14 July 1999 | SLS410
Brilliant, frightening and sobering, all at once.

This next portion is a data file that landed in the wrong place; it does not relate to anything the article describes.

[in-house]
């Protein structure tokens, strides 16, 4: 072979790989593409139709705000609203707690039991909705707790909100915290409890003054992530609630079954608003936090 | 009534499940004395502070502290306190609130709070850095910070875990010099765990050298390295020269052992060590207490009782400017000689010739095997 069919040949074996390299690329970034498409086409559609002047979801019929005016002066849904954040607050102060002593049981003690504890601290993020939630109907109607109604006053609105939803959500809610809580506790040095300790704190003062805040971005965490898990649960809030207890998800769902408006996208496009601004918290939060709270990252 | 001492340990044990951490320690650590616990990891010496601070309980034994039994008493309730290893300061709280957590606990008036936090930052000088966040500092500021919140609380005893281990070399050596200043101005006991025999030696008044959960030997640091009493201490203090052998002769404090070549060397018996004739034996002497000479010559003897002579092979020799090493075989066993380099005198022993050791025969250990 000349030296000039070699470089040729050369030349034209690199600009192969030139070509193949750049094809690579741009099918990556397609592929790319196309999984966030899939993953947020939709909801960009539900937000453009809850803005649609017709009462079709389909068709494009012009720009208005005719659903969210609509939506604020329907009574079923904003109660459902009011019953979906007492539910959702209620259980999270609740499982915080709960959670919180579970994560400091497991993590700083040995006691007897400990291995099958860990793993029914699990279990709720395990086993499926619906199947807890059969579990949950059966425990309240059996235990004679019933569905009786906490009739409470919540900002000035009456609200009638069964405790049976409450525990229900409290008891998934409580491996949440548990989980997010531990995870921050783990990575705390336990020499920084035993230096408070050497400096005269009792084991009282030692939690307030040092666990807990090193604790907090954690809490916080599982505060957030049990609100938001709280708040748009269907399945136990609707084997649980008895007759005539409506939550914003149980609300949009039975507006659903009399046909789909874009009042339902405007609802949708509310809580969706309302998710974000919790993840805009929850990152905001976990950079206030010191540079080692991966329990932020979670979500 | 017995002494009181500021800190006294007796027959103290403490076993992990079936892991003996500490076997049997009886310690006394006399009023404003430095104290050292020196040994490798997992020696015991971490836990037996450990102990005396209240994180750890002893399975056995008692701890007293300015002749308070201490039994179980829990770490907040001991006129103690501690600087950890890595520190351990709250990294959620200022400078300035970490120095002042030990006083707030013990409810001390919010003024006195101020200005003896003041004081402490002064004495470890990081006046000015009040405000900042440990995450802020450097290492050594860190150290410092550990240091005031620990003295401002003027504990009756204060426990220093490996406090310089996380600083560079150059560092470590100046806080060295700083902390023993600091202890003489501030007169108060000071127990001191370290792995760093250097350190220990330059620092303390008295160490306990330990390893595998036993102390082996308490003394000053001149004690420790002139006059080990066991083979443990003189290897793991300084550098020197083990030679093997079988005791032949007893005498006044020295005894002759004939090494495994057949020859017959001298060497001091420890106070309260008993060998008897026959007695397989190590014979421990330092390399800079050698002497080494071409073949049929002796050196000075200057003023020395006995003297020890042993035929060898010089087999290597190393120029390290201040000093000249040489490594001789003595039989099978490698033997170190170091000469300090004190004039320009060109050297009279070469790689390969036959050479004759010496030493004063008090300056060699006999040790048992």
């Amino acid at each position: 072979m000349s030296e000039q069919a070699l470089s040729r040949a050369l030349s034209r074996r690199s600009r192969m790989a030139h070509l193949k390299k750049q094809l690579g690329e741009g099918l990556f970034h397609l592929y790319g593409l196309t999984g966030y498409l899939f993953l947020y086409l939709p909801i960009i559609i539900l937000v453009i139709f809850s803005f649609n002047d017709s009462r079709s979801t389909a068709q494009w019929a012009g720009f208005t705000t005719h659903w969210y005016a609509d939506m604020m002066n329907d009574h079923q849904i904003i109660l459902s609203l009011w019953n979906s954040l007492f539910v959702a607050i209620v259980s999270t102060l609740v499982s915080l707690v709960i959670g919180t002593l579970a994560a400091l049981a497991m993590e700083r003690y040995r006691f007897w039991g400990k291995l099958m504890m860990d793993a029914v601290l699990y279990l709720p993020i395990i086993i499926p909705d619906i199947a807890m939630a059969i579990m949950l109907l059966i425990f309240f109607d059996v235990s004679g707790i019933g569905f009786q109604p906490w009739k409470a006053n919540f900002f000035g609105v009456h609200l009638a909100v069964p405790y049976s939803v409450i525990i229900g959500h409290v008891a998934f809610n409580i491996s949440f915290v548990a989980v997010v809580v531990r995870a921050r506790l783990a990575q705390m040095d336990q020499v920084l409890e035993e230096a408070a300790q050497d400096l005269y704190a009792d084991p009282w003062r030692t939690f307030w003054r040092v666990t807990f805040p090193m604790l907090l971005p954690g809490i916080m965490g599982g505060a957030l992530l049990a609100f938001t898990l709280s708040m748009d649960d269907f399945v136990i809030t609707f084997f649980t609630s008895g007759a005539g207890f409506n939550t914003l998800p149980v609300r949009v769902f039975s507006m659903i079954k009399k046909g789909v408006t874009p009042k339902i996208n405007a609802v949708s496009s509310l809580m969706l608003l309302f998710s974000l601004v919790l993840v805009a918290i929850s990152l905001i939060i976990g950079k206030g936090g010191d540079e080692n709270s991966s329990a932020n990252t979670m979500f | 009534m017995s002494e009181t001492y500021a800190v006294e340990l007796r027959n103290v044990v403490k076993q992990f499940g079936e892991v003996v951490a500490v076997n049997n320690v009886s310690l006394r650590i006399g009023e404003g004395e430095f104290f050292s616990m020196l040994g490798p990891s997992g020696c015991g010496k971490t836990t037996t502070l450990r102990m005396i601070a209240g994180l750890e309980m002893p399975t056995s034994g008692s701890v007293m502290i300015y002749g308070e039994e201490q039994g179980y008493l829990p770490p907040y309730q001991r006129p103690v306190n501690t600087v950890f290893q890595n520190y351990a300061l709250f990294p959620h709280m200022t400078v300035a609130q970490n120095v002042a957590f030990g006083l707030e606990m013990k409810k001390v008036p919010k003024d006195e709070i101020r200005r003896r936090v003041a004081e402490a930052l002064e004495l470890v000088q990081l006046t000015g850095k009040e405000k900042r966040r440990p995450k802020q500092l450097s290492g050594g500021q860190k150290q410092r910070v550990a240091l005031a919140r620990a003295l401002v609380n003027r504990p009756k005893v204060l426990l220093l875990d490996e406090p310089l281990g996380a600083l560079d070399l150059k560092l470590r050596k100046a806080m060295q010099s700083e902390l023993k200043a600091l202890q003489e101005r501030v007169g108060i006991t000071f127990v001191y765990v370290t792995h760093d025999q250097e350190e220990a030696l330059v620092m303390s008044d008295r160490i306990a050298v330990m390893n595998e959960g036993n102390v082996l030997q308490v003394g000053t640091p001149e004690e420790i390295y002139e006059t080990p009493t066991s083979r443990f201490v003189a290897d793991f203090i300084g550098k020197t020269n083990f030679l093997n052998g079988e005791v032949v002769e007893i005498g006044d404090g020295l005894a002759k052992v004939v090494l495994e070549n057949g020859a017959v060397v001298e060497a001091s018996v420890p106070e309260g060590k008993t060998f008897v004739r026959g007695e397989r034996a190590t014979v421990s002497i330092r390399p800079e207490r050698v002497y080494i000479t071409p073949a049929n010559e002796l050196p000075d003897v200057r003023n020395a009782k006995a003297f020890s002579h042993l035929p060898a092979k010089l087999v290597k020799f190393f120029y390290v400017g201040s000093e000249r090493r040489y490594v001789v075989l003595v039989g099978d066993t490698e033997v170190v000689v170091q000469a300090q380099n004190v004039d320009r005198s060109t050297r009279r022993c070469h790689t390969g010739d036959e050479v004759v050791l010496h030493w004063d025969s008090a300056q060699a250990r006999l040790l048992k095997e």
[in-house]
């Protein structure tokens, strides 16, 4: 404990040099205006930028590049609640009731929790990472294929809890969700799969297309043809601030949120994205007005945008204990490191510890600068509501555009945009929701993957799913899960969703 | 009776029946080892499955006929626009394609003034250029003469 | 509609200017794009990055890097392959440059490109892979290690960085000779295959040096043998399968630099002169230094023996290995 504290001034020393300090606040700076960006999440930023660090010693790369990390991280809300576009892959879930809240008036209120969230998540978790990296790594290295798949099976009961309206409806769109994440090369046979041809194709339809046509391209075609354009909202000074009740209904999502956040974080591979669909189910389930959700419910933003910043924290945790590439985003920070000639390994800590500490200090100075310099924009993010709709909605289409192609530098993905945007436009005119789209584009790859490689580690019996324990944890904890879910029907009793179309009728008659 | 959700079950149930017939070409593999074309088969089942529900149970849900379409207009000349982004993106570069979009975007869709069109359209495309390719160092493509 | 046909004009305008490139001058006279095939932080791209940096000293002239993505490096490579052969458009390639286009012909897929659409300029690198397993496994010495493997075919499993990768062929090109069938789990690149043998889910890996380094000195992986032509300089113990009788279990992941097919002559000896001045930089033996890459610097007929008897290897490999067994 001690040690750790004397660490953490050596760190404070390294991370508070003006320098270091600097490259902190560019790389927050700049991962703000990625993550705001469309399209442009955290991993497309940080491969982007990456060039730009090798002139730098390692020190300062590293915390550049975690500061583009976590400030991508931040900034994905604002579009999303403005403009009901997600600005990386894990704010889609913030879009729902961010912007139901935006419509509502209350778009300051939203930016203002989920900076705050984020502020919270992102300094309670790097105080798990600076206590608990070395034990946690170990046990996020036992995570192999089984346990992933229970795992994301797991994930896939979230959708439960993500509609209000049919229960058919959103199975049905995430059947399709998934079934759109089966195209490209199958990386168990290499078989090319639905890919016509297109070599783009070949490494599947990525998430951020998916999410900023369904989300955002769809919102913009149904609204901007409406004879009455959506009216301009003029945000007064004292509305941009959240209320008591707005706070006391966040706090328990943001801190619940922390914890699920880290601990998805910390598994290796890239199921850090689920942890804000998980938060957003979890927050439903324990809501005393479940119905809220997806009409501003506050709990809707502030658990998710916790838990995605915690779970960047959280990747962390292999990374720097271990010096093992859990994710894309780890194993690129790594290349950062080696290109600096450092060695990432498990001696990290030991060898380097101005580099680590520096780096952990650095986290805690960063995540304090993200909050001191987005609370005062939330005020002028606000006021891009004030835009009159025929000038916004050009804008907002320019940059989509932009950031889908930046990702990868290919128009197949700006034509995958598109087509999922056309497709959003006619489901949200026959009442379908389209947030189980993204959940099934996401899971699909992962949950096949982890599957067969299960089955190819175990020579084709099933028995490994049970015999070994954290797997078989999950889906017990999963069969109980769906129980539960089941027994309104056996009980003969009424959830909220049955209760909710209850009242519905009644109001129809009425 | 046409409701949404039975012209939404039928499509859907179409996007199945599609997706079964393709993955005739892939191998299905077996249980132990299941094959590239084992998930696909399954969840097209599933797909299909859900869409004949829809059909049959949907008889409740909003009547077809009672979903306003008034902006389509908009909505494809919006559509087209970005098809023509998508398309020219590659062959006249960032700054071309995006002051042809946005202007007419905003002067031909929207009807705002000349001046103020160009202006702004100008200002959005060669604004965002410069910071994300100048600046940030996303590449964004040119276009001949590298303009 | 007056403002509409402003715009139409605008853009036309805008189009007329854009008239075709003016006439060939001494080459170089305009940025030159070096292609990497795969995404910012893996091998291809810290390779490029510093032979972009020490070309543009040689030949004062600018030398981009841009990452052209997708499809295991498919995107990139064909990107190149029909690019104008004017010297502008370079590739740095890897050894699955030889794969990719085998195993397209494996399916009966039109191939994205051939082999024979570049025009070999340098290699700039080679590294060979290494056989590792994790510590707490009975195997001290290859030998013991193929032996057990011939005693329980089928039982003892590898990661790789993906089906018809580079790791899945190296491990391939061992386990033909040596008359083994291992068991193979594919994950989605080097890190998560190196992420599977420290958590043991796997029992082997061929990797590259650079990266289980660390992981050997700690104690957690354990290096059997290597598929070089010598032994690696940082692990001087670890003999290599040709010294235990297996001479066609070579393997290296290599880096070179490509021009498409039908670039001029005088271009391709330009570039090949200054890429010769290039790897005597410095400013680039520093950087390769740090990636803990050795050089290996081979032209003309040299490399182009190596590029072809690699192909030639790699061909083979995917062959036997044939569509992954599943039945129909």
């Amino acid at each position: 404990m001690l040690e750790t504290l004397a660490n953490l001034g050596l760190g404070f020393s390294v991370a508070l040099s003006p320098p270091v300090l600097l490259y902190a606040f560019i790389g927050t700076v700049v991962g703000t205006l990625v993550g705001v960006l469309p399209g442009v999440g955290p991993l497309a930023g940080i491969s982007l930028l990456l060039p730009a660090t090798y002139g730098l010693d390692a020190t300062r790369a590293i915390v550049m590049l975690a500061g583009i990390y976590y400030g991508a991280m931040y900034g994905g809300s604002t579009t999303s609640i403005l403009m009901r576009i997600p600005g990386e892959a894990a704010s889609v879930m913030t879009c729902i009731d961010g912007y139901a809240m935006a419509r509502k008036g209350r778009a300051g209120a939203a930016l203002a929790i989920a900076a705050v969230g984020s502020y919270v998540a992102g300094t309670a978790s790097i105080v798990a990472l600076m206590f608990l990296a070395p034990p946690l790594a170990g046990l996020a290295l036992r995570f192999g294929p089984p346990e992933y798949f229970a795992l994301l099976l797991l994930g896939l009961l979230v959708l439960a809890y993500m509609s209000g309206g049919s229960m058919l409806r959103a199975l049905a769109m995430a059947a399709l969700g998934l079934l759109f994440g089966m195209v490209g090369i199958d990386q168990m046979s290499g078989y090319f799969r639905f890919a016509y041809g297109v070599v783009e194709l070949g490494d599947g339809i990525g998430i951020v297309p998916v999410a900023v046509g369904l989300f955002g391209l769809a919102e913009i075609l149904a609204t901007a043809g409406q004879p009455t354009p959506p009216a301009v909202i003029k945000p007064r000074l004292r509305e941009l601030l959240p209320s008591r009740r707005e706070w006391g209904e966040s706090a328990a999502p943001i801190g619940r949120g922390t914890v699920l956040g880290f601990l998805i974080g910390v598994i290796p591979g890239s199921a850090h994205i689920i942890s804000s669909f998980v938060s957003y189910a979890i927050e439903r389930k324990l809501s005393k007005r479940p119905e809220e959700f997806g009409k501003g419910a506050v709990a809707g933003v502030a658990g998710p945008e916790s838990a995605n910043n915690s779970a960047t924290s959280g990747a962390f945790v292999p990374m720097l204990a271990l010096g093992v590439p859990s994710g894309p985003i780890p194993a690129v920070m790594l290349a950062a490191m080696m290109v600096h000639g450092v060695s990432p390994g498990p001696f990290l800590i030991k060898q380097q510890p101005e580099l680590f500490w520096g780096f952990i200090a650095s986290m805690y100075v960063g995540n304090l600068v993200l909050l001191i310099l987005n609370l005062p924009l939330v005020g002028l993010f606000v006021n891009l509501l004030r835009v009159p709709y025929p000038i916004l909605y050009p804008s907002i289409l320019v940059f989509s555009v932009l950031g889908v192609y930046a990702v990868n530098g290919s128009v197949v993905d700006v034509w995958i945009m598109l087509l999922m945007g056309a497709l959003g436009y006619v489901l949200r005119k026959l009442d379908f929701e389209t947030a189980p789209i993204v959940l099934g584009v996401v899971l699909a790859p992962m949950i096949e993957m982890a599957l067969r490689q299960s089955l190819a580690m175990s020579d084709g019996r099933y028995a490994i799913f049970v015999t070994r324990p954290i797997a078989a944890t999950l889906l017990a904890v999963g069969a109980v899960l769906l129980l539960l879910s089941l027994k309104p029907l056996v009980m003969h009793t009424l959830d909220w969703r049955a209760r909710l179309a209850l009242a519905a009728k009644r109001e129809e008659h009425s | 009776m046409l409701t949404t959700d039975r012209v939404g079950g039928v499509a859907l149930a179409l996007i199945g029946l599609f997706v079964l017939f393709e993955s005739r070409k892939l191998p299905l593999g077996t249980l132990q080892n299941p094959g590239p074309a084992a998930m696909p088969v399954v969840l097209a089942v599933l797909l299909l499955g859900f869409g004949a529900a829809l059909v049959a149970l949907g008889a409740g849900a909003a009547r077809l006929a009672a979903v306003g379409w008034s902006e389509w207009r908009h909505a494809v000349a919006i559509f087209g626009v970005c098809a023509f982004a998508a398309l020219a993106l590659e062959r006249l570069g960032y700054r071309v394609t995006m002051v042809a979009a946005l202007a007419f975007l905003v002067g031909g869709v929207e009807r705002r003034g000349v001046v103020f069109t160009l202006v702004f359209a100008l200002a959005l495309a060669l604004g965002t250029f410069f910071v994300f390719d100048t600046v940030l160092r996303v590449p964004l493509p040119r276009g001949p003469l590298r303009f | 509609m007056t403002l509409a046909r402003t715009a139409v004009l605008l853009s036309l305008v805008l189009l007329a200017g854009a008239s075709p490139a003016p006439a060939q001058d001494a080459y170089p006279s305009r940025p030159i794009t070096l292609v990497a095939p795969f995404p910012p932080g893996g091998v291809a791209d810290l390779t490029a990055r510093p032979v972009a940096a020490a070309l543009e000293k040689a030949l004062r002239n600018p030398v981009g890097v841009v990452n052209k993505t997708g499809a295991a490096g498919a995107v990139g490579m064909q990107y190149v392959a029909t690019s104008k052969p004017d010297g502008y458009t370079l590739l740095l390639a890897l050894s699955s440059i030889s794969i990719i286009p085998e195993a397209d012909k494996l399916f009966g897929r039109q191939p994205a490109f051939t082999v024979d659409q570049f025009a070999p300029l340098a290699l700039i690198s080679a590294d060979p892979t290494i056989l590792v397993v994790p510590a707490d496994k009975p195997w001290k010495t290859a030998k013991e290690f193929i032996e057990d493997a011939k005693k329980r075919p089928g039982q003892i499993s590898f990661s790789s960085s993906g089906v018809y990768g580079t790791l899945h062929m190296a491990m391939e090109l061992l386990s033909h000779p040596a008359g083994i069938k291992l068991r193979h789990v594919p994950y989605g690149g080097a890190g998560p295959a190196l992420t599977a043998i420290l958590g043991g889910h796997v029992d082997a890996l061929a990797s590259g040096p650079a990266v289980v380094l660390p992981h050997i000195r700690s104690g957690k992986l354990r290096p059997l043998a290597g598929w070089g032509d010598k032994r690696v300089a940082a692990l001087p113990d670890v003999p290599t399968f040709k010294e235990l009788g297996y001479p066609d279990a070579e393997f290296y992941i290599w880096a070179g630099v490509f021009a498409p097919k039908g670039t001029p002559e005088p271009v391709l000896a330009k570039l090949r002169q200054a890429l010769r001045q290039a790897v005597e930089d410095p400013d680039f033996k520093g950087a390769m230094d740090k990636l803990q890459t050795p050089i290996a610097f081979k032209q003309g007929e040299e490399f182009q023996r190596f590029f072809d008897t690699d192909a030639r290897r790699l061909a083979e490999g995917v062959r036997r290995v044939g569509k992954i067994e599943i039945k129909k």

It infuriates me no end that, now and forever, I will have to identify this movie (which I consider a masterpiece, and I don't use that word lightly) with the qualifier "Not the Michael Douglas movie!" Not only are the titles the same, but they refer to the same thing- the radioactive fallout that rained upon the survivors of the first nuclear bombings. In Imamura's film, this is no cheap metaphor; the whole movie is about the fallout, physical and emotional, from Hiroshima and the war itself. As the deterioration of a couple and their grown niece becomes more grimly clear, the ironic imagery becomes more potent, from the old clock that is reset each night to the stone gods that gradually pile up outside the heroine's door. (These, in turn, are carved by a shellshocked veteran who is compelled, in a series of tragicomic episodes, to attack anything with a motor that approaches the town.) The bombing day itself is shown in piecemeal flashbacks that are coolly horrifying. Yet "Black Rain" ("NtMDm!") can be watched, even repeatedly, because of Imamura's compassion for his characters. I repeat: a masterpiece.